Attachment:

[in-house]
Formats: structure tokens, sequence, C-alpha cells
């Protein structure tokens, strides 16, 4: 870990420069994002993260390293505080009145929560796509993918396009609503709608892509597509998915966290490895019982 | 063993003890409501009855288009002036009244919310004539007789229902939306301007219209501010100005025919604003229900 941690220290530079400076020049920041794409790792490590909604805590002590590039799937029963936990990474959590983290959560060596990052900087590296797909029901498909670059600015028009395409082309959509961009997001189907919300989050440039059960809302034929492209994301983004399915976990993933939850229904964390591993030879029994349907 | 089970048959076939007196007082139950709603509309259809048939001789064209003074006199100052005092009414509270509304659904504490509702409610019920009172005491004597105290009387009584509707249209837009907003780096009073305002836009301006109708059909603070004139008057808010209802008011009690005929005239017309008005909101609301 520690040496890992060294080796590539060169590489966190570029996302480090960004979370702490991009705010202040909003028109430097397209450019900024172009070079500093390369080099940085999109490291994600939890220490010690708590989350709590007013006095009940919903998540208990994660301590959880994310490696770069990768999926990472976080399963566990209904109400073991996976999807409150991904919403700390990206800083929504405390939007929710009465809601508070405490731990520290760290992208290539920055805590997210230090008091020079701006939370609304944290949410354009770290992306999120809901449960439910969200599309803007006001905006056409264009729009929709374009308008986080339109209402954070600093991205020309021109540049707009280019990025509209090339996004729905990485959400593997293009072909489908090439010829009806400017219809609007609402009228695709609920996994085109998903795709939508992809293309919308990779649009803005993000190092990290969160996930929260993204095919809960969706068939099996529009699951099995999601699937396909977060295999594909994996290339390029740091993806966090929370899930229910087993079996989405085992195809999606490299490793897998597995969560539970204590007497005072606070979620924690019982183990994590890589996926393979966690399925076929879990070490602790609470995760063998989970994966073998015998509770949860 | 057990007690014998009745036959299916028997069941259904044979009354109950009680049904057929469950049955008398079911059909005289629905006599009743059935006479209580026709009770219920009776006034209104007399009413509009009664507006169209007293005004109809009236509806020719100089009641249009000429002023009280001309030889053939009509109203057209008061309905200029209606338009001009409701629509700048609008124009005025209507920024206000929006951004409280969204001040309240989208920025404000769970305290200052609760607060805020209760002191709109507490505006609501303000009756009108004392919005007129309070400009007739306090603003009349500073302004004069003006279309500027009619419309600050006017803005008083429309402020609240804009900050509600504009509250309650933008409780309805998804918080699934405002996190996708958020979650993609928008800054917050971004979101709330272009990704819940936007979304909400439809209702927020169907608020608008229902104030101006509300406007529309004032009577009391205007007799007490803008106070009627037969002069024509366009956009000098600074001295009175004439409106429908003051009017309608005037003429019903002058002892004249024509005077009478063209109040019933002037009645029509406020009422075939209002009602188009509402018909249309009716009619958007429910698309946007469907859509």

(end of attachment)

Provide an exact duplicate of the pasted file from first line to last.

[in-house]
Formats: structure tokens, sequence, C-alpha cells
């Protein structure tokens, strides 16, 4: 870990420069994002993260390293505080009145929560796509993918396009609503709608892509597509998915966290490895019982 | 063993003890409501009855288009002036009244919310004539007789229902939306301007219209501010100005025919604003229900 941690220290530079400076020049920041794409790792490590909604805590002590590039799937029963936990990474959590983290959560060596990052900087590296797909029901498909670059600015028009395409082309959509961009997001189907919300989050440039059960809302034929492209994301983004399915976990993933939850229904964390591993030879029994349907 | 089970048959076939007196007082139950709603509309259809048939001789064209003074006199100052005092009414509270509304659904504490509702409610019920009172005491004597105290009387009584509707249209837009907003780096009073305002836009301006109708059909603070004139008057808010209802008011009690005929005239017309008005909101609301 520690040496890992060294080796590539060169590489966190570029996302480090960004979370702490991009705010202040909003028109430097397209450019900024172009070079500093390369080099940085999109490291994600939890220490010690708590989350709590007013006095009940919903998540208990994660301590959880994310490696770069990768999926990472976080399963566990209904109400073991996976999807409150991904919403700390990206800083929504405390939007929710009465809601508070405490731990520290760290992208290539920055805590997210230090008091020079701006939370609304944290949410354009770290992306999120809901449960439910969200599309803007006001905006056409264009729009929709374009308008986080339109209402954070600093991205020309021109540049707009280019990025509209090339996004729905990485959400593997293009072909489908090439010829009806400017219809609007609402009228695709609920996994085109998903795709939508992809293309919308990779649009803005993000190092990290969160996930929260993204095919809960969706068939099996529009699951099995999601699937396909977060295999594909994996290339390029740091993806966090929370899930229910087993079996989405085992195809999606490299490793897998597995969560539970204590007497005072606070979620924690019982183990994590890589996926393979966690399925076929879990070490602790609470995760063998989970994966073998015998509770949860 | 057990007690014998009745036959299916028997069941259904044979009354109950009680049904057929469950049955008398079911059909005289629905006599009743059935006479209580026709009770219920009776006034209104007399009413509009009664507006169209007293005004109809009236509806020719100089009641249009000429002023009280001309030889053939009509109203057209008061309905200029209606338009001009409701629509700048609008124009005025209507920024206000929006951004409280969204001040309240989208920025404000769970305290200052609760607060805020209760002191709109507490505006609501303000009756009108004392919005007129309070400009007739306090603003009349500073302004004069003006279309500027009619419309600050006017803005008083429309402020609240804009900050509600504009509250309650933008409780309805998804918080699934405002996190996708958020979650993609928008800054917050971004979101709330272009990704819940936007979304909400439809209702927020169907608020608008229902104030101006509300406007529309004032009577009391205007007799007490803008106070009627037969002069024509366009956009000098600074001295009175004439409106429908003051009017309608005037003429019903002058002892004249024509005077009478063209109040019933002037009645029509406020009422075939209002009602188009509402018909249309009716009619958007429910698309946007469907859509």